News & views
Editing the National Trust
[27 July 2015] ’Tis the season for wandering around the houses, parks and gardens so ably stewarded by the National Trust, perhaps the UK's greatest keeper of worthwhile places.
’Tis also the time to cast a critical eye over the National Trust publications you collect as you wander. So if you find any that don't come up to scratch – or any that are particularly good – do please drop us an email.
At Trelissick, a country house and gardens on the banks of the Fal river in Cornwall, the walking map is generally well designed and clear but one miserable paragraph stands out – perhaps it was a late addition that avoided the editor’s scrutiny. It goes like this:
‘The iconic Water Tower was built for irrigating the estate and for fire control, today you can holiday there. More examples of re-use is the rain water we collect and use, also the spare heat from our kitchens appliances keeps the restaurant cosy, our water is heated by solar panels. We are constantly finding new ways to be eco-friendly.’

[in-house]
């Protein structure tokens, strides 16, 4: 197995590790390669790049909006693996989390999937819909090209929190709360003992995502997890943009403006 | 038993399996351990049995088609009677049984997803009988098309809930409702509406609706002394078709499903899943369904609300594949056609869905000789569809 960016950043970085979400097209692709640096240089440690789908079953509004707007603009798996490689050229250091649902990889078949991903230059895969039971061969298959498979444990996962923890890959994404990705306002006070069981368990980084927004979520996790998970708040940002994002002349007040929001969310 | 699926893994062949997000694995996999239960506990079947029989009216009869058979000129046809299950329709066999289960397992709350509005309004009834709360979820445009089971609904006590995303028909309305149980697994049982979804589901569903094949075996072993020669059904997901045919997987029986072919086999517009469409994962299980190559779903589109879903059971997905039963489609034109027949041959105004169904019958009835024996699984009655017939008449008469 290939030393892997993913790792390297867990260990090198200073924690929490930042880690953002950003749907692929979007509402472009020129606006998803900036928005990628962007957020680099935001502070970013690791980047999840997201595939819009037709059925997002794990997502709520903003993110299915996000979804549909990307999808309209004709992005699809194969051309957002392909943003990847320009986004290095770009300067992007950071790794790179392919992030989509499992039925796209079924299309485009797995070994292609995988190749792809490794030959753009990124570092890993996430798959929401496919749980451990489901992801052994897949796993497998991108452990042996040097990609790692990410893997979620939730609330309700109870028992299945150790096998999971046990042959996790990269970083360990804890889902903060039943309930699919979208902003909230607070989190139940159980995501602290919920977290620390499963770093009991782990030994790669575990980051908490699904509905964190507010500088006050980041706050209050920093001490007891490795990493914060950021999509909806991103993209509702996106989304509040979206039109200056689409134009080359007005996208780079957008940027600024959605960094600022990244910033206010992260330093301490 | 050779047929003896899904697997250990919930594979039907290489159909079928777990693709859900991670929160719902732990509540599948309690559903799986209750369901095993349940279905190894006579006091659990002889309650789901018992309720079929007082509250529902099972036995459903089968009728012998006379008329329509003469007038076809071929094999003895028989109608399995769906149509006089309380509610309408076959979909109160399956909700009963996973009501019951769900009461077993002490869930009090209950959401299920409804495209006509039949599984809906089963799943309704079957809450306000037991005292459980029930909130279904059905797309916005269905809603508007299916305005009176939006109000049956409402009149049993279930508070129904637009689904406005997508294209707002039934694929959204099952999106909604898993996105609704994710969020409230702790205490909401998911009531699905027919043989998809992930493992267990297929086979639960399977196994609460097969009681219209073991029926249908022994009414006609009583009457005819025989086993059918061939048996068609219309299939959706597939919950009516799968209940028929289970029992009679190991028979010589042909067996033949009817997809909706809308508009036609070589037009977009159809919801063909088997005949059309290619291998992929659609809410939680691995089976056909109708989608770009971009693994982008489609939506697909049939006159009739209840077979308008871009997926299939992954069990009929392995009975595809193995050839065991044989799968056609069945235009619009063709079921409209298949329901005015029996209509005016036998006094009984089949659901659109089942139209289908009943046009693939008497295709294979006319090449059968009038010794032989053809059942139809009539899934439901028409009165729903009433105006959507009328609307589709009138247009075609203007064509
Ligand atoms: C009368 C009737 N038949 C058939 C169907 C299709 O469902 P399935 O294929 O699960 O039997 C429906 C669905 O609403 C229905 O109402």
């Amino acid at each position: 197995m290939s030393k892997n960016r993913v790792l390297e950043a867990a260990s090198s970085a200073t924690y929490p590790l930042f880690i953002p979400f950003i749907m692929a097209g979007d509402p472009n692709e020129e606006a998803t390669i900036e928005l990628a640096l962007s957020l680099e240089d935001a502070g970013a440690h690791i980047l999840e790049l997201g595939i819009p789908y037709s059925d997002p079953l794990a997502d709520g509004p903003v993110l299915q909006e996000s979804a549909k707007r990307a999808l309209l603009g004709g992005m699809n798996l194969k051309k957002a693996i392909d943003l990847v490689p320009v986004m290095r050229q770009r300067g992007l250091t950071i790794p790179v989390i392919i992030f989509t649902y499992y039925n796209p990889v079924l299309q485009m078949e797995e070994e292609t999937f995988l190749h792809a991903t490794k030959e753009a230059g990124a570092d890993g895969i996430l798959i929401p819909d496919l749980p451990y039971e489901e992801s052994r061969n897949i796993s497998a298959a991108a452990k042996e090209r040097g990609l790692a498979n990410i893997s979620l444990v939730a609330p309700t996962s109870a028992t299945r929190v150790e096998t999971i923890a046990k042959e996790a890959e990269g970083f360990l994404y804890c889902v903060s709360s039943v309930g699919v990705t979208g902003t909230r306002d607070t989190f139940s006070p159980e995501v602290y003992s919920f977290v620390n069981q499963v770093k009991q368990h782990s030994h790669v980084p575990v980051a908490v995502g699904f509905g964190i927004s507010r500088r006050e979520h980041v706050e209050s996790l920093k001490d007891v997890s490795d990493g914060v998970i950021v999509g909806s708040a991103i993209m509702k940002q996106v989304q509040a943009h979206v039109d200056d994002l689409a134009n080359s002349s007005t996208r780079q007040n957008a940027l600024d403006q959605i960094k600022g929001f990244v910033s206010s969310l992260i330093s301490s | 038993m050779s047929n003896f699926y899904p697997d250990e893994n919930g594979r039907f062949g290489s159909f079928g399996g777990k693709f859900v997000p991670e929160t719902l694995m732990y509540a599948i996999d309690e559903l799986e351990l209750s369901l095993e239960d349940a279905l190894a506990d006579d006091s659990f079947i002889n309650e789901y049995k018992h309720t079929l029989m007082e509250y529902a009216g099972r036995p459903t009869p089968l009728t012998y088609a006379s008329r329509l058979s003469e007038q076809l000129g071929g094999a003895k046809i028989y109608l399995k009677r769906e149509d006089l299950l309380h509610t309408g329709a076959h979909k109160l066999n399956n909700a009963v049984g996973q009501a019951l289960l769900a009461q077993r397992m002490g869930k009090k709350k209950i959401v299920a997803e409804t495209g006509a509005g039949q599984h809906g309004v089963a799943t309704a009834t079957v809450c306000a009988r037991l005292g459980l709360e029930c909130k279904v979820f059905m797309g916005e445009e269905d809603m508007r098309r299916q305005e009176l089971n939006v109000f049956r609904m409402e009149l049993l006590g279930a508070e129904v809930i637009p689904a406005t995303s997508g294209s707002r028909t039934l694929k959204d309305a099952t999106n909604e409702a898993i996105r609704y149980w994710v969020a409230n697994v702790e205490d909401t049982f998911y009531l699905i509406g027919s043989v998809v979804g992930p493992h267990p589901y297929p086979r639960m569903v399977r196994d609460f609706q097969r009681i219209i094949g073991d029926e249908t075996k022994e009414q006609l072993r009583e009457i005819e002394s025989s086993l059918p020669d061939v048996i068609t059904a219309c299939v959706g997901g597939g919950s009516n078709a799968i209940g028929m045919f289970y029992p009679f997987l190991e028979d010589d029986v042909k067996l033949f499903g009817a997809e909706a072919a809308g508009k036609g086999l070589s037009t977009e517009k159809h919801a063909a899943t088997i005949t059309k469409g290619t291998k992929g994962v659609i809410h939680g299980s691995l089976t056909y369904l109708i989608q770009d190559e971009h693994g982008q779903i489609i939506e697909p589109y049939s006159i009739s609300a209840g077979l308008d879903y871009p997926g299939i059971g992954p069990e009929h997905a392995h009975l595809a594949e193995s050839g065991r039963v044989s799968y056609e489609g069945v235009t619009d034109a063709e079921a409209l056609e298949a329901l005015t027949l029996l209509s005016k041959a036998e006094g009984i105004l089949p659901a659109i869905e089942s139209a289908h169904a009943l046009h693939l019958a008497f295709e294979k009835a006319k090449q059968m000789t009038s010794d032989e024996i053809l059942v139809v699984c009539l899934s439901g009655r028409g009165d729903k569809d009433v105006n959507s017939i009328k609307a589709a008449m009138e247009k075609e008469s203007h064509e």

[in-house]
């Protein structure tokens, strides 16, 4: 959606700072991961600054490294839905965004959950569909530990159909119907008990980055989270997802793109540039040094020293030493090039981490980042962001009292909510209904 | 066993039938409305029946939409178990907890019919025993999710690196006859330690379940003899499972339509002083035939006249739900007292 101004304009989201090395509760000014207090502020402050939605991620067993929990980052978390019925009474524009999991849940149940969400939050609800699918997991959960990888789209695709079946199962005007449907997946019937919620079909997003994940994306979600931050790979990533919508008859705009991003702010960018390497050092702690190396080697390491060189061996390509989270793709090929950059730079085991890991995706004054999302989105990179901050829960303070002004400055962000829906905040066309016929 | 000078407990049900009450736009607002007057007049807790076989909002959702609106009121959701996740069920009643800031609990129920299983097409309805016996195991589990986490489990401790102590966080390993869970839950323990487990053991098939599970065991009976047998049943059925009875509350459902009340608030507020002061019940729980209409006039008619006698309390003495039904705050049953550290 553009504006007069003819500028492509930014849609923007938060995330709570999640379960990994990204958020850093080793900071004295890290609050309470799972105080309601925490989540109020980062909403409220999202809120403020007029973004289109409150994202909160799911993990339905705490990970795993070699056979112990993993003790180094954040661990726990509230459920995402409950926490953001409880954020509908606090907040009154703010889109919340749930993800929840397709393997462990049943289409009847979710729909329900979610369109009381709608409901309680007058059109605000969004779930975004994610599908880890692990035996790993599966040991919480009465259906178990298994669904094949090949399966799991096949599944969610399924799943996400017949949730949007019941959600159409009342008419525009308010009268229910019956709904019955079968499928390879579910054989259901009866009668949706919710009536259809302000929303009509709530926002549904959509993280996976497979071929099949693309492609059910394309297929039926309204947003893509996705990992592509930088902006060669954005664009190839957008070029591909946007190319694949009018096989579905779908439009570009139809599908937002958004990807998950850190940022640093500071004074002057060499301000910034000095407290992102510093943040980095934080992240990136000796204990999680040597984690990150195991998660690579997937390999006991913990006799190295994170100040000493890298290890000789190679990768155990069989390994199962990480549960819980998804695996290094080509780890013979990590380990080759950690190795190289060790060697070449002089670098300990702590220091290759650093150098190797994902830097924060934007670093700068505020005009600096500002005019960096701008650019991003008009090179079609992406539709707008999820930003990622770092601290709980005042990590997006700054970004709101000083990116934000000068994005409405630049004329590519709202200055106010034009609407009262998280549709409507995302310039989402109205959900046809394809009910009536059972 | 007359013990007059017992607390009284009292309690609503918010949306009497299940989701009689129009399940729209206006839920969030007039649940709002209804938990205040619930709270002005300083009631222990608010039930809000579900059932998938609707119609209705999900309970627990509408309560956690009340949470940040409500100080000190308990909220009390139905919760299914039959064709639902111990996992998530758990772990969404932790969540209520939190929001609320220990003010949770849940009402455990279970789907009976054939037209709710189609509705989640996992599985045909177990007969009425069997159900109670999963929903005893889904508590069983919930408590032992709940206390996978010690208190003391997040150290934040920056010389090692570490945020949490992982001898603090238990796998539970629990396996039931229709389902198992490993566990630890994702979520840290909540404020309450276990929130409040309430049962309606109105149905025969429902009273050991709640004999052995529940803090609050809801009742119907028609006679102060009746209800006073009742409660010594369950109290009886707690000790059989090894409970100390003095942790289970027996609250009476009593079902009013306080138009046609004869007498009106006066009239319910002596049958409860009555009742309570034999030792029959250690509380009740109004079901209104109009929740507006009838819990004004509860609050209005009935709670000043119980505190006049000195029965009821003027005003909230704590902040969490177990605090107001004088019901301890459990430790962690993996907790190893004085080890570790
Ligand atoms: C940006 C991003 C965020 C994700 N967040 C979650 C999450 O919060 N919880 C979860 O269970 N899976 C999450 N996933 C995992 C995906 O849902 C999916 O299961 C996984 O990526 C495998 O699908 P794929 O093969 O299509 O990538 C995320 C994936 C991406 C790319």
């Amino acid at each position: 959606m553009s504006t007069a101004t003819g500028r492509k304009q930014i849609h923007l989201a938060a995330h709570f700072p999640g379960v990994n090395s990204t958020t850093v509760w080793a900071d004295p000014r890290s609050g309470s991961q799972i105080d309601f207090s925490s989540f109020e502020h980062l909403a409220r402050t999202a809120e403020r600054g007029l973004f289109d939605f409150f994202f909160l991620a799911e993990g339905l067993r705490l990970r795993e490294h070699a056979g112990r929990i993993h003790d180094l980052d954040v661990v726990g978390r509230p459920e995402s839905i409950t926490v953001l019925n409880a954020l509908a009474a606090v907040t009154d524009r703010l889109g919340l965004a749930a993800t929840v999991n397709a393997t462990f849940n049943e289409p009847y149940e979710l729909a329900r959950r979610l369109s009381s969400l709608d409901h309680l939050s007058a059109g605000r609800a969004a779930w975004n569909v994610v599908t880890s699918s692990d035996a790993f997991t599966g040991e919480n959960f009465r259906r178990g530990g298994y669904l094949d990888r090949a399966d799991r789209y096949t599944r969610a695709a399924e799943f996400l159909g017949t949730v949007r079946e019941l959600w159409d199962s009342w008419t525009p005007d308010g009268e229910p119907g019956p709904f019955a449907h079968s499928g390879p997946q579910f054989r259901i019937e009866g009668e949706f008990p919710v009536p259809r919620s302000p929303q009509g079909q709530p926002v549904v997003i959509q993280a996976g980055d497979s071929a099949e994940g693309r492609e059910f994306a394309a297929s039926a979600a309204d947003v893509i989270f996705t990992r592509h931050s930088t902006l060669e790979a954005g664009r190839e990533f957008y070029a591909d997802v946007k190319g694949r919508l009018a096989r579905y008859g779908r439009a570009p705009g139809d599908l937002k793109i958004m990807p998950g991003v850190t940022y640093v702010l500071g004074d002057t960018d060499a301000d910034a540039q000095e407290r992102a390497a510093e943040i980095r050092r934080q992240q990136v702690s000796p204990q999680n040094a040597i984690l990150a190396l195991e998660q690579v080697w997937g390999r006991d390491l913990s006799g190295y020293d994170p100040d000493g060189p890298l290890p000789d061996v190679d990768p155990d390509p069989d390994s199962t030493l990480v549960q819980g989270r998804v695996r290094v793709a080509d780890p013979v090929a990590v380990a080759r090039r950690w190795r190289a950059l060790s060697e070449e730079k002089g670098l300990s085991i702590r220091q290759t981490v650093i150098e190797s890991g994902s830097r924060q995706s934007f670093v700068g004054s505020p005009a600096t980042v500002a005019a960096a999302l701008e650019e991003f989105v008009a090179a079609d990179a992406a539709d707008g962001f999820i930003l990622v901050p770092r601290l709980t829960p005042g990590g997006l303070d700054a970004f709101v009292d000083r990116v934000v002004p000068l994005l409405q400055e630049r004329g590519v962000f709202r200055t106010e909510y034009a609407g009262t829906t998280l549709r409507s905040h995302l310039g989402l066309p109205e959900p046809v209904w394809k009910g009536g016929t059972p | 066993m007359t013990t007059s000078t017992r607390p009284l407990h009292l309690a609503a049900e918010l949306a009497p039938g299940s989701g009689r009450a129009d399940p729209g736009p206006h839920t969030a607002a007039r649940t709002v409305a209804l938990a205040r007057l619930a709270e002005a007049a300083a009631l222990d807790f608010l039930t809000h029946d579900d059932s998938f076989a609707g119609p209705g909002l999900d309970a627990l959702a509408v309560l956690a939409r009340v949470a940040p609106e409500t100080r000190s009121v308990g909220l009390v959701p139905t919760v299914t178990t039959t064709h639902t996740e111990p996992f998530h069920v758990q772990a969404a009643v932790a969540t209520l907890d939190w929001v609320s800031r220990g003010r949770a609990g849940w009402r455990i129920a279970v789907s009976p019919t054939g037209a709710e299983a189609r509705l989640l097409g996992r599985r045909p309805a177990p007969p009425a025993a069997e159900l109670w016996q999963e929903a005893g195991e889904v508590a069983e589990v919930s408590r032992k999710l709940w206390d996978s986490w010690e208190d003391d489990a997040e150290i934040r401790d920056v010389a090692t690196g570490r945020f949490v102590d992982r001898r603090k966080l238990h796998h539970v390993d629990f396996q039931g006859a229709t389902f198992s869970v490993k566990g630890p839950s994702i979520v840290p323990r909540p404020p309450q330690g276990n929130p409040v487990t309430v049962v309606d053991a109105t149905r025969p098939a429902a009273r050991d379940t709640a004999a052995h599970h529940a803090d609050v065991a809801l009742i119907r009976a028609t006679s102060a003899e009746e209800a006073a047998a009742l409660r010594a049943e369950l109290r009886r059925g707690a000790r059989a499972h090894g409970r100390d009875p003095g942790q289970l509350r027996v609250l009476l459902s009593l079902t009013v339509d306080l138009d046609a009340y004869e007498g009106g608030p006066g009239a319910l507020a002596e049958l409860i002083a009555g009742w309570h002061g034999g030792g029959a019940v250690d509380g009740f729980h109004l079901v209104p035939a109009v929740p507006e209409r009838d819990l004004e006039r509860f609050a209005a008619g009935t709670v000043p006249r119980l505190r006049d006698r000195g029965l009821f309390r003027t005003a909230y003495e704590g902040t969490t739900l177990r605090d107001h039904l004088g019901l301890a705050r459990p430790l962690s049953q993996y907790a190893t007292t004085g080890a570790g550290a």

That punctuation is a car crash, while ‘More examples of re-use is...’ and ‘kitchens appliances’ could be better. It’s always good to strike out that overused word of the moment, ‘iconic’, so perhaps the paragraph could say something like:
‘The water tower was built for fire control and to irrigate the estate, but today you can holiday there and enjoy wonderful views over the gardens and the Fal.
‘We are continually finding new ways of being Earth-friendly. For example, we collect and use rain water in the gardens, we keep the restaurant cosy using spare heat from the kitchen appliances, and our water is heated by solar panels.’ [cont]
Pages: First | Next | Last